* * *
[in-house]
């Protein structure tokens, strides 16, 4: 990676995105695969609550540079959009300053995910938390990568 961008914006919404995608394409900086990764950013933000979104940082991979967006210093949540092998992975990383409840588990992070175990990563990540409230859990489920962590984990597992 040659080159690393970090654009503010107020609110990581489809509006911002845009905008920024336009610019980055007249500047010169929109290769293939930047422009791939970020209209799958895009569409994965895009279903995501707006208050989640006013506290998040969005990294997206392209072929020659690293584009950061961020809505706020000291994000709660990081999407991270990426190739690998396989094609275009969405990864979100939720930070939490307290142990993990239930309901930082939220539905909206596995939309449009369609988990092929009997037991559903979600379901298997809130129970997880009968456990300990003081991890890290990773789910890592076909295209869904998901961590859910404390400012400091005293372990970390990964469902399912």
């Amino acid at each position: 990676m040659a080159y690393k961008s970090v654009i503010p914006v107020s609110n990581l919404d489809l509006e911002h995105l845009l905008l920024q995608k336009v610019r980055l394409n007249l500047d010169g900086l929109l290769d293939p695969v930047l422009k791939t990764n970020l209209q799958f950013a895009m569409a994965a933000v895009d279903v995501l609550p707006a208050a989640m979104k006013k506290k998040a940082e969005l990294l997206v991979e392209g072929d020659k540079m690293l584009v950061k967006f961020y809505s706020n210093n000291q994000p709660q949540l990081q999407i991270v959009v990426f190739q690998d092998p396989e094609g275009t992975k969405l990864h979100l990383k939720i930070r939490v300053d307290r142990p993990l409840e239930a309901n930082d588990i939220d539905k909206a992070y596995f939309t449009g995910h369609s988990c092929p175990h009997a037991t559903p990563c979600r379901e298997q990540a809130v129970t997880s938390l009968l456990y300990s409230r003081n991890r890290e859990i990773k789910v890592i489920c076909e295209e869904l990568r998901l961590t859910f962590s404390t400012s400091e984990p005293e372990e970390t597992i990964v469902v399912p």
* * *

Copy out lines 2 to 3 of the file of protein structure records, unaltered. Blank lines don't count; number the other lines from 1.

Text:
């Protein structure tokens, strides 16, 4: 990676995105695969609550540079959009300053995910938390990568 961008914006919404995608394409900086990764950013933000979104940082991979967006210093949540092998992975990383409840588990992070175990990563990540409230859990489920962590984990597992 040659080159690393970090654009503010107020609110990581489809509006911002845009905008920024336009610019980055007249500047010169929109290769293939930047422009791939970020209209799958895009569409994965895009279903995501707006208050989640006013506290998040969005990294997206392209072929020659690293584009950061961020809505706020000291994000709660990081999407991270990426190739690998396989094609275009969405990864979100939720930070939490307290142990993990239930309901930082939220539905909206596995939309449009369609988990092929009997037991559903979600379901298997809130129970997880009968456990300990003081991890890290990773789910890592076909295209869904998901961590859910404390400012400091005293372990970390990964469902399912």
């Amino acid at each position: 990676m040659a080159y690393k961008s970090v654009i503010p914006v107020s609110n990581l919404d489809l509006e911002h995105l845009l905008l920024q995608k336009v610019r980055l394409n007249l500047d010169g900086l929109l290769d293939p695969v930047l422009k791939t990764n970020l209209q799958f950013a895009m569409a994965a933000v895009d279903v995501l609550p707006a208050a989640m979104k006013k506290k998040a940082e969005l990294l997206v991979e392209g072929d020659k540079m690293l584009v950061k967006f961020y809505s706020n210093n000291q994000p709660q949540l990081q999407i991270v959009v990426f190739q690998d092998p396989e094609g275009t992975k969405l990864h979100l990383k939720i930070r939490v300053d307290r142990p993990l409840e239930a309901n930082d588990i939220d539905k909206a992070y596995f939309t449009g995910h369609s988990c092929p175990h009997a037991t559903p990563c979600r379901e298997q990540a809130v129970t997880s938390l009968l456990y300990s409230r003081n991890r890290e859990i990773k789910v890592i489920c076909e295209e869904l990568r998901l961590t859910f962590s404390t400012s400091e984990p005293e372990e970390t597992i990964v469902v399912p």